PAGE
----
But let’s bring that example a little closer to home. We believers are continually asking God to move, aid, and intervene in our lives. Sometimes He acts so immediately that we are astounded, and profoundly grateful. At other times, the little things we’d mentioned during times of prayer are so subtly taken care of that we hardly notice that the problem about which we’d been so concerned never came to fruition.

Is the picture starting to form? The Lord works so many wonders in our lives every single day, and yet, more often than not, we chalk those up to having “had a good day” and never thank Him – say maybe nine times out of ten …

Copyright 2021
Judy Woodward Bates


The blind man in John 9 was seated by the roadside when Jesus passed by. When Jesus stopped beside him, He spat into the dirt, made a mud or clay from the mixture, and anointed the blind man’s eyes. Then He told him in Verse 7: “Go … wash in the pool of Siloam” (NIV).

Now let’s be realistic here. The man couldn’t have had an easy time maneuvering around the city. Doubtless he could have found a well or some other source of water a whole lot closer than the pool of Siloam. But what did he do? He trusted Jesus at His word and fully obeyed His exact instructions.

This is why I said I believed him to have been a man of great faith. He didn’t ask Jesus to explain the biological makeup of Siloam pool water. He didn’t question Jesus’ medical credentials or methodology. And he certainly didn’t say, “Let me see what I can do on my own and then I’ll get back to you.” No, he simply did what the Lord told him to do.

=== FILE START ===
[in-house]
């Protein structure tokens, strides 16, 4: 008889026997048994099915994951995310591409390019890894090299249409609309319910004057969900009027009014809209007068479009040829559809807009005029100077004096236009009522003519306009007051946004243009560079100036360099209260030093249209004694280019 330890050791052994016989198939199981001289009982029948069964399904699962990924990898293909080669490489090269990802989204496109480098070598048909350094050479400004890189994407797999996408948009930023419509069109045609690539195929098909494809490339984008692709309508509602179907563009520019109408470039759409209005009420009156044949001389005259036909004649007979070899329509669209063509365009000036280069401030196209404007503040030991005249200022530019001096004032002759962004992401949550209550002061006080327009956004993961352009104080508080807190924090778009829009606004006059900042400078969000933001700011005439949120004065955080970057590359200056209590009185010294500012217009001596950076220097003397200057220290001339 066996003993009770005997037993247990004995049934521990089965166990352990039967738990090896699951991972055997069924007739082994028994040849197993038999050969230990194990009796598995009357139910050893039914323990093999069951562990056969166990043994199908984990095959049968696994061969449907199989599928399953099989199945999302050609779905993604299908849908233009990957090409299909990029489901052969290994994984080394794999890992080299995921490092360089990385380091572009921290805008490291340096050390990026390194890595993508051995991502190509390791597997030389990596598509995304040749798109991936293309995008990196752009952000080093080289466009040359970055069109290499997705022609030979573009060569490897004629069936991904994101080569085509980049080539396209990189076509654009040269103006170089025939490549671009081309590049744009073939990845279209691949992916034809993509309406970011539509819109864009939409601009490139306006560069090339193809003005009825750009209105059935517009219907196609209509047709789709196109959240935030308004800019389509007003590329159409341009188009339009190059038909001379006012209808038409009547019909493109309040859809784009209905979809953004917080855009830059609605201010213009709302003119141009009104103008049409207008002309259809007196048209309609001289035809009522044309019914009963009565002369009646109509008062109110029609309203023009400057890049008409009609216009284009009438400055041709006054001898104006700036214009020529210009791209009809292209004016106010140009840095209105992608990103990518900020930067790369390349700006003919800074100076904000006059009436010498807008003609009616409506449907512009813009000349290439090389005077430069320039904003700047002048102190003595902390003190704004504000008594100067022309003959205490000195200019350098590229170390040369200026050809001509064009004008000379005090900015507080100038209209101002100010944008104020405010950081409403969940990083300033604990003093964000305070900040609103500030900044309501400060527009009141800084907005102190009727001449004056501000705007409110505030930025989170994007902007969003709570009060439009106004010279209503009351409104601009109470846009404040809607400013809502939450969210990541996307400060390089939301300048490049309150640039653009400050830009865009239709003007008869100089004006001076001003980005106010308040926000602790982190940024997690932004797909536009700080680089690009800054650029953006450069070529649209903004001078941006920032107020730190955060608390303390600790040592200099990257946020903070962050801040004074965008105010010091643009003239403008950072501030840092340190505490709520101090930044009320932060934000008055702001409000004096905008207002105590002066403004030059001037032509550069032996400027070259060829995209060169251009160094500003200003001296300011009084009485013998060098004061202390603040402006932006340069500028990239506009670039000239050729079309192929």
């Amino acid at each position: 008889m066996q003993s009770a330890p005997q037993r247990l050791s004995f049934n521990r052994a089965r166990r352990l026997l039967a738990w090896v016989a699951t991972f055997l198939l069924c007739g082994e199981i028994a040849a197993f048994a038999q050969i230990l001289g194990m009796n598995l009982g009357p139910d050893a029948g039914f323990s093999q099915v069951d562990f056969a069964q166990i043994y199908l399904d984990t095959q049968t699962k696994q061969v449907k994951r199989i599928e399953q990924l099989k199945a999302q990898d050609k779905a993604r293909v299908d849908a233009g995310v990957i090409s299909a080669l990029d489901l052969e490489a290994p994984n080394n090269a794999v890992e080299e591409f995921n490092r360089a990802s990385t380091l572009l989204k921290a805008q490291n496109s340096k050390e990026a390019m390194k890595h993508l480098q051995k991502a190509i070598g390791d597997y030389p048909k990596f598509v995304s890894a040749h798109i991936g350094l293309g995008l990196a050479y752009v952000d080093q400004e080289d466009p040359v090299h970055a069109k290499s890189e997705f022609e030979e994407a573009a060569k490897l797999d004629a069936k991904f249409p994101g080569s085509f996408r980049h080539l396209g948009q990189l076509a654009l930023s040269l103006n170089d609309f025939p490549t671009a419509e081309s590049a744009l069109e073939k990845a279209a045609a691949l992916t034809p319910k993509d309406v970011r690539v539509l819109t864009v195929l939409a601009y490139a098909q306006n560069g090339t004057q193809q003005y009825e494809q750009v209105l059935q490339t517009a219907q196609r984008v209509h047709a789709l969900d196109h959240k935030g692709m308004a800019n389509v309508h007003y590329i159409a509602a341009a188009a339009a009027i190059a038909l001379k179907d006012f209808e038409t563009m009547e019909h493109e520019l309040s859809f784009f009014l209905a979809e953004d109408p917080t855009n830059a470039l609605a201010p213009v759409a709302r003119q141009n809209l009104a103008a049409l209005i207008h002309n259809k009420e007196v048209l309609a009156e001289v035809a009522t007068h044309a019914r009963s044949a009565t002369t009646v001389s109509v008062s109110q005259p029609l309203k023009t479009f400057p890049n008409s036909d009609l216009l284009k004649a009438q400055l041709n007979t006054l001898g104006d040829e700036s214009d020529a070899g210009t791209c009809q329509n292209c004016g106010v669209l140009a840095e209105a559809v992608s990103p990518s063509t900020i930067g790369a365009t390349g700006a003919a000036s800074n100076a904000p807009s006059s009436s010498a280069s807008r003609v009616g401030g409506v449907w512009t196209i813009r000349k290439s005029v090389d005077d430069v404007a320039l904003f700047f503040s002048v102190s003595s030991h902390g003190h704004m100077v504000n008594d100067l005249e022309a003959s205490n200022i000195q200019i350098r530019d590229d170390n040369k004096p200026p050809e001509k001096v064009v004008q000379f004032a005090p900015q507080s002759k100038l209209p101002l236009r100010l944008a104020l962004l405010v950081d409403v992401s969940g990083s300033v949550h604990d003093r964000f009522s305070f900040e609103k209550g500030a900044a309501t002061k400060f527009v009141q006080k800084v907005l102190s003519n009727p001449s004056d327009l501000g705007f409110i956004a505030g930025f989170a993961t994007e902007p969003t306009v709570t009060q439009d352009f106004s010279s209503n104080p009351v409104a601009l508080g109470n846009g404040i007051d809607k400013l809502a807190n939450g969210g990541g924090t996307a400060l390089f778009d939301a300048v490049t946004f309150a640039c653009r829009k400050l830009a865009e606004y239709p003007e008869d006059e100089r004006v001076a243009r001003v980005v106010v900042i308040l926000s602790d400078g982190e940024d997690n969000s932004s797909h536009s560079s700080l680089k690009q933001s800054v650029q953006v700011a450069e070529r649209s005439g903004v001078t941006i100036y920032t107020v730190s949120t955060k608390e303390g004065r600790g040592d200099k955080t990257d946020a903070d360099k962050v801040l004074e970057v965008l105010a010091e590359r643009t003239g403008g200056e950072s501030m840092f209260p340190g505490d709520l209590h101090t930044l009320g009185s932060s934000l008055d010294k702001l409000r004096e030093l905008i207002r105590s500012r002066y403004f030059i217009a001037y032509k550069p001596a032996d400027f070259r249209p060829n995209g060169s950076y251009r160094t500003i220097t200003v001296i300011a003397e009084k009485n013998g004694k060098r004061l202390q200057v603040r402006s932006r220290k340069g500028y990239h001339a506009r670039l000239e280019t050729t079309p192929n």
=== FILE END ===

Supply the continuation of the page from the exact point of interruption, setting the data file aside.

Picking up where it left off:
And the result? Verse 7b tells us that answer: “He … came back seeing” (NASB).

Do you want to see the power of God? Oh, my brother or sister in Christ, how the Lord wants to do so many great things in your life! I know some things that happen in your life may seem to make no sense at all, but even in those times God is still God. Trust Him and obediently do the things He’s calling you to do.

Copyright 2021
Judy Woodward Bates


The blind man in John 9 was seated by the roadside when Jesus passed by. When Jesus stopped beside him, He spat into the dirt, made a mud or clay from the mixture, and anointed the blind man’s eyes. Then He told him in Verse 7: “Go … wash in the pool of Siloam” (NIV).

Now let’s be realistic here. The man couldn’t have had an easy time maneuvering around the city. Doubtless he could have found a well or some other source of water a whole lot closer than the pool of Siloam. But what did he do? He trusted Jesus at His word and fully obeyed His exact instructions.

This is why I said I believed him to have been a man of great faith. He didn’t ask Jesus to explain the biological makeup of Siloam pool water. He didn’t question Jesus’ medical credentials or methodology. And he certainly didn’t say, “Let me see what I can do on my own and then I’ll get back to you.” No, he simply did what the Lord told him to do.

And the result? Verse 7b tells us that answer: “He … came back seeing” (NASB).

Do you want to see the power of God? Oh, my brother or sister in Christ, how the Lord wants to do so many great things in your life! I know some things that happen in your life may seem to make no sense at all, but even in those times God is still God. Trust Him and obediently do the things He’s calling you to do.